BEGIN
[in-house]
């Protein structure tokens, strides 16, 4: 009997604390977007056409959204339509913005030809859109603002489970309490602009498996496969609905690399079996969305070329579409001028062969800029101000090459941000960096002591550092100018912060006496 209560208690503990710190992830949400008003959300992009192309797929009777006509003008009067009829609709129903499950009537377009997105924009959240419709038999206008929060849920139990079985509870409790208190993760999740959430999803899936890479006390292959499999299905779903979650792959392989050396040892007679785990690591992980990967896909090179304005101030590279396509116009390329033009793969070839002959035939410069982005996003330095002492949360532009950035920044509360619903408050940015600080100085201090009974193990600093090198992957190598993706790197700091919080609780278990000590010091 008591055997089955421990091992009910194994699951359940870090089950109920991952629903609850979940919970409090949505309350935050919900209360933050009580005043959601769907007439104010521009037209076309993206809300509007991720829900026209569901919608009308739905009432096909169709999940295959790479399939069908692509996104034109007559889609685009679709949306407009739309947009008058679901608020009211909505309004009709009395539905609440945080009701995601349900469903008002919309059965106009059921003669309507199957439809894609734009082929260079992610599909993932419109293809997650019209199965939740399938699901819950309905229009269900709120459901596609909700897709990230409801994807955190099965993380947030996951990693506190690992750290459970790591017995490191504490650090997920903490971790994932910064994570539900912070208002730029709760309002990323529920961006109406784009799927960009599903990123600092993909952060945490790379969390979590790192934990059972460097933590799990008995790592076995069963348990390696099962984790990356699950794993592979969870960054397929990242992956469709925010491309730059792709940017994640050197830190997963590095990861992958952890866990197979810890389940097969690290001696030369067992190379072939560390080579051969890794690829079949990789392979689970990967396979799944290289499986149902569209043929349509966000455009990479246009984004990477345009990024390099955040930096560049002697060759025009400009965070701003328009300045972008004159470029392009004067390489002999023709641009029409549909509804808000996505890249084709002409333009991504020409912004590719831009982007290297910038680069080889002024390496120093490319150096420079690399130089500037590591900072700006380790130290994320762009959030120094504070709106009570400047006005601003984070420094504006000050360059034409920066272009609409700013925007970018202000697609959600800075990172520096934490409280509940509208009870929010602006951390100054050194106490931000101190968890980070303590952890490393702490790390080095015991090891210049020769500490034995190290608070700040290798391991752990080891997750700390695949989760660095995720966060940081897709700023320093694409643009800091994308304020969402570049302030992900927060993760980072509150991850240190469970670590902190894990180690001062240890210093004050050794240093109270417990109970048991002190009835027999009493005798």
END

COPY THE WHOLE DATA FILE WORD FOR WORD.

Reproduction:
[in-house]
């Protein structure tokens, strides 16, 4: 009997604390977007056409959204339509913005030809859109603002489970309490602009498996496969609905690399079996969305070329579409001028062969800029101000090459941000960096002591550092100018912060006496 209560208690503990710190992830949400008003959300992009192309797929009777006509003008009067009829609709129903499950009537377009997105924009959240419709038999206008929060849920139990079985509870409790208190993760999740959430999803899936890479006390292959499999299905779903979650792959392989050396040892007679785990690591992980990967896909090179304005101030590279396509116009390329033009793969070839002959035939410069982005996003330095002492949360532009950035920044509360619903408050940015600080100085201090009974193990600093090198992957190598993706790197700091919080609780278990000590010091 008591055997089955421990091992009910194994699951359940870090089950109920991952629903609850979940919970409090949505309350935050919900209360933050009580005043959601769907007439104010521009037209076309993206809300509007991720829900026209569901919608009308739905009432096909169709999940295959790479399939069908692509996104034109007559889609685009679709949306407009739309947009008058679901608020009211909505309004009709009395539905609440945080009701995601349900469903008002919309059965106009059921003669309507199957439809894609734009082929260079992610599909993932419109293809997650019209199965939740399938699901819950309905229009269900709120459901596609909700897709990230409801994807955190099965993380947030996951990693506190690992750290459970790591017995490191504490650090997920903490971790994932910064994570539900912070208002730029709760309002990323529920961006109406784009799927960009599903990123600092993909952060945490790379969390979590790192934990059972460097933590799990008995790592076995069963348990390696099962984790990356699950794993592979969870960054397929990242992956469709925010491309730059792709940017994640050197830190997963590095990861992958952890866990197979810890389940097969690290001696030369067992190379072939560390080579051969890794690829079949990789392979689970990967396979799944290289499986149902569209043929349509966000455009990479246009984004990477345009990024390099955040930096560049002697060759025009400009965070701003328009300045972008004159470029392009004067390489002999023709641009029409549909509804808000996505890249084709002409333009991504020409912004590719831009982007290297910038680069080889002024390496120093490319150096420079690399130089500037590591900072700006380790130290994320762009959030120094504070709106009570400047006005601003984070420094504006000050360059034409920066272009609409700013925007970018202000697609959600800075990172520096934490409280509940509208009870929010602006951390100054050194106490931000101190968890980070303590952890490393702490790390080095015991090891210049020769500490034995190290608070700040290798391991752990080891997750700390695949989760660095995720966060940081897709700023320093694409643009800091994308304020969402570049302030992900927060993760980072509150991850240190469970670590902190894990180690001062240890210093004050050794240093109270417990109970048991002190009835027999009493005798």